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Scientists stage round-the-clock search

7 April 2005

Scientists stage round-the-clock search for life in Christchurch

Judy Grindell showing children what’s living in the leaf litter at the Auckland BioBlitz.
Photo by Peter Buchanan

Hagley Park and the Botanic Gardens are already well known to most Christchurch people, but will come under closer scrutiny this weekend, as hordes of scientists probe the undergrowth, fish the Avon and scour the bush for creatures, day and night.

“BioBlitz – finding nature in the city” is a 24-hour quest from 3pm Friday, April 8 to 3pm Saturday, April 9, to find as many different non-human life forms as possible. A team of more than 80 biologists will scour the park and the gardens recording everything they can find, dead or alive; from plants to fungi to fish to animals, diurnal and nocturnal. They will keep a running tally.

The public are welcome to see the scientists at work at a base camp not far from the Garden’s Information Centre. There will be posters, microscopes, talks and displays, and the chance to join in field trips. Guides will take visitors to see or to help with spotting eels by torchlight, electric fishing, looking for mammal pests, bird watching, sweep-netting grass for insects, light-trapping moths at night, fossicking for algae and fungi, searching for plants, and touring the Botanic Gardens.

For the “weird” factor, visitors can see bacteria and algae from soil, plants and waterways that have been cultured onto agar jelly. They can also look down microscopes to watch tiny soil animals running around in leaf litter. Also, visitors will be able to see the inky footprints left by animals such as hedgehogs walking through tracker tunnels, or the bite marks of rats and others in special wax blocks.

The event is being organised by Landcare Research, Lincoln University and Christchurch City Council, with a big contribution from Botanic Gardens staff. Canterbury University, NIWA, Crop & Food Research, the Department of Conservation, Weed Busters, Environment Canterbury, Kaupapa Kereru and others are also participating.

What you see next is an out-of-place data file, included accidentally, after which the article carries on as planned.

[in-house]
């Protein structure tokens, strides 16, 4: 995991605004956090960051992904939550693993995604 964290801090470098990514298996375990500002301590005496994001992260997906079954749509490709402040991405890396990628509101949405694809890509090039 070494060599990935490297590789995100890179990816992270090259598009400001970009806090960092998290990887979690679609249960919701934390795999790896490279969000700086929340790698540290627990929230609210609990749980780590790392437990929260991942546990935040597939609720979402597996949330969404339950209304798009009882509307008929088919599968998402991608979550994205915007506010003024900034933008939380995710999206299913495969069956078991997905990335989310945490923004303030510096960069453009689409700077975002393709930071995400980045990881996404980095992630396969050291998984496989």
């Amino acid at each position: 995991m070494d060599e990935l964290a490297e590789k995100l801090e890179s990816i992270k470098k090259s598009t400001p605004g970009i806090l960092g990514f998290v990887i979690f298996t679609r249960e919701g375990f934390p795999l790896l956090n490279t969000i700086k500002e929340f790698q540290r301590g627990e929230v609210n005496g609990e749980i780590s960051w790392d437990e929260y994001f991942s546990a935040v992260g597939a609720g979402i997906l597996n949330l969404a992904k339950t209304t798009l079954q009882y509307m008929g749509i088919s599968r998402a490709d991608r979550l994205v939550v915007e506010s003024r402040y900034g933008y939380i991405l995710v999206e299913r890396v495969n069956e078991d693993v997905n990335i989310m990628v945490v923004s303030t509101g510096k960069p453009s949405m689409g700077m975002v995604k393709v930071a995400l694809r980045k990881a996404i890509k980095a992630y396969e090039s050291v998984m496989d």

BioBlitz in Christchurch follows a successful event in Auckland last month, in which such delights as dog vomit slime mould and blood-sucking leeches were found. BioBlitz spokesperson, Landcare Research PR/ Communications Manager Judy Grindell says she hopes the event will demonstrate to locals that there is a great deal more living in urban areas than they think.

“People recognise the large, above ground biodiversity such as plants, trees and animals such as birds, but they do not realise how full of life the area really is, and how important all the unseen species are to the health of our environments.

“For example, a teaspoon of soil may contain millions of bacteria and many kilometres of fungal threads. These micro-organisms have essential roles in nutrient cycling. The insects and fish living in waterways are often good indicators of water quality, and there will be students from Manning Intermediate in Hoon Hay demonstrating their stream monitoring work at BioBlitz.”

Botanic Gardens curator Dr David Given says BioBlitz will be a great opportunity for people to get to know the park and gardens better with the help of lots of friendly scientists.

“There will be dozens of experts in their fields here, and they are all very approachable people.

“We will be keeping separate tallies for the Gardens and the rest of Hagley Park. The huge number of plant species in the Gardens will help to highlight the role and scientific importance of Botanic Gardens.

“It will help to have a catalogue of what is here, to help us make decisions for future management, and to ascertain if there are areas that deserve special protection.”

Media and the public are welcome to attend BioBlitz at any time during the day. The main Botanic Gardens carpark off Armagh Street will remain open until at least 8pm. However other entrances to the Botanic Gardens will close at 6.30pm as usual. Visitors after dark should bring a torch.

Programmes outlining times for events and departures of field trips are available to media on request.

Christchurch Mayor Garry Moore will open BioBlitz at 3pm on Friday and ECan Chief Executive Dr Bryan Jenkins will close the event at 3pm on Saturday, revealing how many species have been found.

The BioBlitz website:


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